History buffs and food aficionados, unite. Relive a little piece of history as you enjoy a scrumptious meal at some of Wisconsin’s finest historic restaurants. Some are still housed in their original buildings, circa the early 1900s (and some even older!). Bring a camera, and take some snapshots to preserve your own memories in history. Here are our favorite historic restaurants in the state.
Opened in 1848, the Red Circle Inn is housed in a quaint-looking building, complete with authentic historic photos decorating its walls. After a fire gutted the original restaurant, a two-story remodel occurred—leaving the restaurant much as it is today. Dine with the family or host a wedding or a banquet, the Red Circle Inn has room for it all.
Originally dubbed Eddie’s Wonder Bar, this slice of the past first changed hands in 1948. Even after several different owners, the Wonder Bar Steakhouse remains an historic symbol in the heart of Madison. As evidenced by its name, stellar steaks are on the menu. Choose from the Wonder Bar Steak, Bone-In Kansas City Strip, Cowboy Steak, and many other cuts.
When Mader’s was founded in 1902, lunch only cost four cents. While prices aren’t that low anymore, they still remain affordable. Visit Mader’s website to check out their list of celebrity guests they’ve hosted, from Steven Tyler and Aerosmith to past presidents even. Regardless of celebrity status, Mader’s staff treats each customer with excellent service.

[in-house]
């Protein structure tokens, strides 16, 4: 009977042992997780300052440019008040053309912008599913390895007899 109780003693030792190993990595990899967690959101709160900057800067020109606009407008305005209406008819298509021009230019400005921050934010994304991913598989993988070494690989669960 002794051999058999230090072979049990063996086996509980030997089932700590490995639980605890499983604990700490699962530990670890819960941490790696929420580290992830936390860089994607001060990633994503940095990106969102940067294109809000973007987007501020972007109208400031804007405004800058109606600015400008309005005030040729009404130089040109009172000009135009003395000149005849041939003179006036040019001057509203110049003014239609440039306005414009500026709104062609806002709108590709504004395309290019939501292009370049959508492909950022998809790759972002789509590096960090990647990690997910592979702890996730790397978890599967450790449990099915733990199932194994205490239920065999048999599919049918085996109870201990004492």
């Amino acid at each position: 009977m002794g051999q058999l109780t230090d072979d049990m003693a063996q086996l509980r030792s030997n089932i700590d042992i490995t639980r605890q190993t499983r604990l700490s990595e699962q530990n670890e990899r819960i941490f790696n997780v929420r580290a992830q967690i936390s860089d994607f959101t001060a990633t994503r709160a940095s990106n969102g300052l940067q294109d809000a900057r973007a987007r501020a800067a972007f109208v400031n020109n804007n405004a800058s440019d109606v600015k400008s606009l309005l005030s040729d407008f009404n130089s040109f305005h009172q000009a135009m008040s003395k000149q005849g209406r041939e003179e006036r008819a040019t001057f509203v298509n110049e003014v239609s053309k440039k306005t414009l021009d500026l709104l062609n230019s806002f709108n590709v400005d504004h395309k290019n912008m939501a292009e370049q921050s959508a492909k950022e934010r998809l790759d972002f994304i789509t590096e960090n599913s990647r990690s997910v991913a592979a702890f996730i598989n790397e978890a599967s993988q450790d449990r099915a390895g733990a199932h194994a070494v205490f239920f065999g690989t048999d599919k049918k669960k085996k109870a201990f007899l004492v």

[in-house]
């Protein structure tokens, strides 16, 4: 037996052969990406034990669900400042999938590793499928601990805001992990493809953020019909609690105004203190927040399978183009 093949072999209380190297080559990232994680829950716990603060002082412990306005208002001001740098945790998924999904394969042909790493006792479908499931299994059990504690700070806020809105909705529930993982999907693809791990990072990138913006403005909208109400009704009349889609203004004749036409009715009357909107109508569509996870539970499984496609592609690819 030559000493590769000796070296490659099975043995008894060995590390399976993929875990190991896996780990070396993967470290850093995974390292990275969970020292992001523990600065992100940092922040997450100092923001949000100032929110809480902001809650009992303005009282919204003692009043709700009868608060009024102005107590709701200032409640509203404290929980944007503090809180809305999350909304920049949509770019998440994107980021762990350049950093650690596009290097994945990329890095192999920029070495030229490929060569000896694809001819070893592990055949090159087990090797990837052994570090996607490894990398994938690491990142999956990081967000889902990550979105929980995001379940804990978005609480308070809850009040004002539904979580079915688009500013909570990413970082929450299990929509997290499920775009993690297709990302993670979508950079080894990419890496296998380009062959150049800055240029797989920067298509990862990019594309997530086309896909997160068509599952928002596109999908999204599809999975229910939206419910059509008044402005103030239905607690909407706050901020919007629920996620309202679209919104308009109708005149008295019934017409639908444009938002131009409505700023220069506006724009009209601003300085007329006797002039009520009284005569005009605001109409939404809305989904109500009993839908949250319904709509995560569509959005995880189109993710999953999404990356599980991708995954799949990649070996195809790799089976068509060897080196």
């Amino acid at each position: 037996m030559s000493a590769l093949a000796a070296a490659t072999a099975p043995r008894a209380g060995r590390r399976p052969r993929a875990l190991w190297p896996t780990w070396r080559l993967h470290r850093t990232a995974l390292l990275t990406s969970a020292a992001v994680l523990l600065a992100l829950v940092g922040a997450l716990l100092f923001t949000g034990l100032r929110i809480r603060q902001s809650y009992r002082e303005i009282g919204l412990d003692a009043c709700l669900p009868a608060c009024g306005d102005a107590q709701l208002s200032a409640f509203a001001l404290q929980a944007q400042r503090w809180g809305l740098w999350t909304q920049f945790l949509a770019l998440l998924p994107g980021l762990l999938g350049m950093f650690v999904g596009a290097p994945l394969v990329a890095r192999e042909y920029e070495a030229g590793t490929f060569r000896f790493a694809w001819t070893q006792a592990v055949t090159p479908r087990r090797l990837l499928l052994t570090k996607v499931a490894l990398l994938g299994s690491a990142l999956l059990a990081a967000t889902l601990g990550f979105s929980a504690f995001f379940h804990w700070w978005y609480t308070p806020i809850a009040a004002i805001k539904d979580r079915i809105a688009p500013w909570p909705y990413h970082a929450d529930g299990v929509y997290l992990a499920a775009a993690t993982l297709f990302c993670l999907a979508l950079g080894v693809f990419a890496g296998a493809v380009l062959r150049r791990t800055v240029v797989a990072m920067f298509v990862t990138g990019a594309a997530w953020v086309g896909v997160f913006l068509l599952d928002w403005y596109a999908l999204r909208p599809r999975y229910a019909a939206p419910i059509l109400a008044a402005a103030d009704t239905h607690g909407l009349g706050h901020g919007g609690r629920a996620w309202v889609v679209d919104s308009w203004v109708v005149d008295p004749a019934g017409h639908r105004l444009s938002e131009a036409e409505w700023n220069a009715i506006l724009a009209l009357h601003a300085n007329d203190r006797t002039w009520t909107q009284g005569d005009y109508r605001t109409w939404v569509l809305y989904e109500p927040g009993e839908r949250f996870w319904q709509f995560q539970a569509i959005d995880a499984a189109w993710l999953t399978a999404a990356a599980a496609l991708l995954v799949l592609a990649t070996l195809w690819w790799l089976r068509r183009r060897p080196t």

Back in 1952 customers could enjoy a meal, get a haircut, and then go upstairs to visit Bob and Hazel Blanck, the original owners of the supper club. Nowadays haircuts aren’t on offer, but customers can definitely still enjoy a superb meal. Order the nightly special or peruse the American fare Blanck’s has to offer.
Nestled on the shores of the Mississippi River and almost adjacent to Perrot State Park, the Trempealeau Hotel (1851) not only offers delicious food, but also it offers a window into the past. Enjoy local fare from Ecker’s Apple Farm, Empire Fish, Bloedow Bakery, and more.
“You are a stranger here but once,” says Jack Pandl’s website. The restaurant has been owned by the same family since it was founded in 1915. Because of that a warm family-friendly atmosphere radiates throughout the dining room. At Jack Pandl’s enjoy a Sunday brunch or a Friday fish fry—either way you’ll be pleased.
The Union Hotel is on the National Register of Historic Places and is a must-visit for any who pass through De Pere. Located on a quiet corner with a vintage neon sign, this 1883 hotel is easy to find and even easier to enjoy.
This supper club, opened in 1918, originally consisted of a main lodge with four outlying cabins; everyone gathered at the main lodge to break bread together. It wasn’t until 1983 that the buildings were consolidated to create a condominium resort. Now serving supper-club fare, the restaurant offers fantastic Old Fashioneds in a warm rustic atmosphere.
Celebrate the joys of life at Kurtz’s where they celebrate Oktoberfest—and every other day—German-style. Currently owned by the third-generation of the original family, Kurtz’s is a hometown staple in Two Rivers. Kurtz's has been in business since 1904.
Turner Hall of Monroe, opened in 1868, is host to the Ratskeller Restaurant, where folks can enjoy both the history of Monroe and the classic dishes served at the restaurant. Every Tuesday the Ratskeller hosts a different event paired with a specialty meal. Visit the website to peruse all of your options.